The Basics of Electrical Discharge Machining (EDM)
Have you ever wondered how the latest styles of automobiles came to be?
The next time you drive or ride in a car, you'll notice much of the interior consists of plastic. The molding around the entertainment center, the steering wheel, and more all consist of plastic.
Take a look at the exterior. The headlights and bumpers? In many models, they consist of, you guessed it, plastic.
But plastic automotive molding is relatively new.
Automobiles before the 1970s used metal for everything. This made them heavy and clunky.
It wasn't until the 1940s and 1950s when the plastics started booming. By the 1970s, vehicles started using lightweight plastic for decorative elements. It wasn't until the 1980s that some exterior elements started to use plastics.
The 2000s welcomed the use of plastics for structural parts making vehicles lighter and more fuel-efficient.
Today, automotive molding is an efficient way to manufacture plastic components for vehicles. Here are the types and advantages of auto molding.
How Automotive Molding Works
Injection molding is one of the most popular processes of automotive electronic molding. Its uses range from forming car parts and cell phones to toys and storage containers.
Injecting molding uses an injection machine to create a foam or plastic molding. To use it, you feed plastic powder or granular into the machine which heats it into molten plastic.
Once melted, the plastic enters an injector which pushes it into a shaped cavity. It fills the cavity and sits until it cools and hardens. After it hardens, you can remove it from the metal cavity and use it for its intended purpose.
A similar process works with most polymers, resins, foams, and silicone rubber. The process and machine used will change a little depending on the size of the part you're molding and material used.
Structural automotive foam, which you can find inside the door and side panels, uses a foam mold. Resin is the primary material, but other plastics can work as well. It's even lighter than most plastics and can be just as durable.
Sometimes when you're choosing what manufacturing method to use, the requirements for dimensions, materials, and specifications make conventional production processes too expensive. Milling, turning and drilling to machine a block with openings and chamfers that will hold bearings or other components is complex and difficult. Of course, you can cast parts, but the up-front cast molding investment only makes sense when fabricating parts in high volumes.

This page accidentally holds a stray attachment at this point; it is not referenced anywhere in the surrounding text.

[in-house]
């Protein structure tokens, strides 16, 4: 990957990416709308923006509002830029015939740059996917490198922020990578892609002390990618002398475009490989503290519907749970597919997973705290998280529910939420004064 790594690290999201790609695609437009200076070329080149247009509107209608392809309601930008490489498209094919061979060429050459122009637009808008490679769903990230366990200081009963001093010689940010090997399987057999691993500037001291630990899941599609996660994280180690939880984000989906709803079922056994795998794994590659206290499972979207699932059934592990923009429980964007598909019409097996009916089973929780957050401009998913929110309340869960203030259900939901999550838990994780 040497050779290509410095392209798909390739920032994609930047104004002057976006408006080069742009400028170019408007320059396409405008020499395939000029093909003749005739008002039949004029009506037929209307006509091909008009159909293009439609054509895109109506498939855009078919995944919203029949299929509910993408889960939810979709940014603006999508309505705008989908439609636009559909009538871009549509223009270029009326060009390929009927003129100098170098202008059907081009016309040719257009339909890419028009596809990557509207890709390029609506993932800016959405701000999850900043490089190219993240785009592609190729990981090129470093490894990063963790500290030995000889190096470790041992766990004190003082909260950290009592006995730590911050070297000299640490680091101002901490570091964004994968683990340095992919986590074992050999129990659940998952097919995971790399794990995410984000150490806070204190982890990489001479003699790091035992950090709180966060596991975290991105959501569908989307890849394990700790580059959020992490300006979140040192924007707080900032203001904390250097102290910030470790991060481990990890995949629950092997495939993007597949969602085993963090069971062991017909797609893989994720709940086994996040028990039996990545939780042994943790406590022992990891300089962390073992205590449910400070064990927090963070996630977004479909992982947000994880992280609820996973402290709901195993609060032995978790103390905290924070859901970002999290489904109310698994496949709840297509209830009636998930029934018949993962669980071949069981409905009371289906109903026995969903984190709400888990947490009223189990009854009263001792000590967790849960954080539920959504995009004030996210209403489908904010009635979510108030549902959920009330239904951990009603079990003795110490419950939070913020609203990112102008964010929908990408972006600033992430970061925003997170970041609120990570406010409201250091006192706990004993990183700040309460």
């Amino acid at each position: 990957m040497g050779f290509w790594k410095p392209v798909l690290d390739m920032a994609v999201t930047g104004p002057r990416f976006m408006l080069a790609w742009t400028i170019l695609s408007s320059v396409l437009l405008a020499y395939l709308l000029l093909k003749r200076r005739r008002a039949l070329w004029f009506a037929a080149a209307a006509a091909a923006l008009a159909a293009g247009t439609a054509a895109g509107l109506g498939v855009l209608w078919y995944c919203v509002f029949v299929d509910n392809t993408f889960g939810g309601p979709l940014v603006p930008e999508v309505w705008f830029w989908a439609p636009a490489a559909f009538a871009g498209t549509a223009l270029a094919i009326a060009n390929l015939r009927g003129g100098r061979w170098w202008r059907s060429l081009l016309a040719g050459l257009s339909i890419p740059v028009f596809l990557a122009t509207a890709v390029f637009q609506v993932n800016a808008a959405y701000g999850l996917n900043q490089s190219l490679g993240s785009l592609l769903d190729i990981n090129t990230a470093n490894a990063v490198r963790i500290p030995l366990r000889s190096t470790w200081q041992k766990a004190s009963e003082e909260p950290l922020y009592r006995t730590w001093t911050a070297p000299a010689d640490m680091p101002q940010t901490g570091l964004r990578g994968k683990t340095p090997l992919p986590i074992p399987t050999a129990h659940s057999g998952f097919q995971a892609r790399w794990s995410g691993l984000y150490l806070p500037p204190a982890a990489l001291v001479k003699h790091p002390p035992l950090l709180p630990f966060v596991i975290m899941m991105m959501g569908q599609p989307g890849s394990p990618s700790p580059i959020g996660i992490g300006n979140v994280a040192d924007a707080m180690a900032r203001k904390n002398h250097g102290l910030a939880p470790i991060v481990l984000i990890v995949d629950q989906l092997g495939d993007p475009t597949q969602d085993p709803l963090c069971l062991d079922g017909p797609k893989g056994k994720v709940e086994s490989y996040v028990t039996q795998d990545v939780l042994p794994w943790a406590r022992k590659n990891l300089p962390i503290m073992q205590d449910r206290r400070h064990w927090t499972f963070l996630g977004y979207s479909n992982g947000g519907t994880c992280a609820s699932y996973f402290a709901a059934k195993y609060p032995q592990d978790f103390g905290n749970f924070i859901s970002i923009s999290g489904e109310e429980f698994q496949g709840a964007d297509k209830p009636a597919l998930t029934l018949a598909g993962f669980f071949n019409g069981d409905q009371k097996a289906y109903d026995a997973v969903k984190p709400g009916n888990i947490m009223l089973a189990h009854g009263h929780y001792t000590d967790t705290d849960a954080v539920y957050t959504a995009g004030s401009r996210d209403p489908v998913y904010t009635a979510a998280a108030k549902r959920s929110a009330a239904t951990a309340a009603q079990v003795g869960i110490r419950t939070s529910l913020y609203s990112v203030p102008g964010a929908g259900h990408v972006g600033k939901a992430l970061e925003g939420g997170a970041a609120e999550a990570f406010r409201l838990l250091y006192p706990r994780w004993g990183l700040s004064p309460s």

What if you're working on a prototype in its early design stages and you only need to fabricate only one or two parts? Milling and turning take a lot of time and waste a lot of material, but electrical discharge machining services (EDM) can be a more efficient solution. EDM is a manufacturing process where material is removed from a workpiece by applying a series of current discharges between two electrodes separated by a dielectric bath liquid.
Why would you use EDM machine manufacturing as opposed to traditional methods? Read on to learn about the different types of electrical discharge machining and find out.
Types of EDM Manufacturing
Wire Cutting Electrical Discharge Machining: For this type of EDM, a wire is used as an electrode, and is continuously and automatically fed with a spool during the process. Typically, the fluid is ionized water and the wire is brass or copper. Checking the workpiece material and wire electrode materials to determine best electrical discharge machining process parameters is highly recommended to guarantee compatibility and to prevent corrosion. Because a wire electrode is used to cut the workpiece, only cuts through the whole thickness of the workpiece are possible.
Sinker Discharge Machining: This process is known as die, traditional, or Ram EDM. It can produce complex geometries not possible with Wire EDM. The high speed electrode machine material is typically graphite or copper machined into a specific shape that's the inverse of the intended final geometry of the part. Once the electrode is shaped, a process called "electrode wear" damages the workpiece by the sparks to form the correct geometry. Unlike Wire EDM, Sinker EDM can do both partial cuts and cuts completely through the workpiece.
Hole Drilling Electric Discharge Machining: The third type of EDM is used for drilling. Hole drilling EDM is able to machine very small, deep holes, which is difficult or even impossible with conventional drilling methods. Additionally, hole drilling EDM is super clean, and doesn't require any deburring. In this process, the electrodes are tubular and the dielectric fluid is fed through them. Similar to the other EDM types, the electrode cuts/erodes the workpiece, but due to the discharged gap, the electrode doesn't actually contact the workpiece. This minimizes deflection of the tube electrode as compared to drill bit deflection in conventional drilling machine processes.
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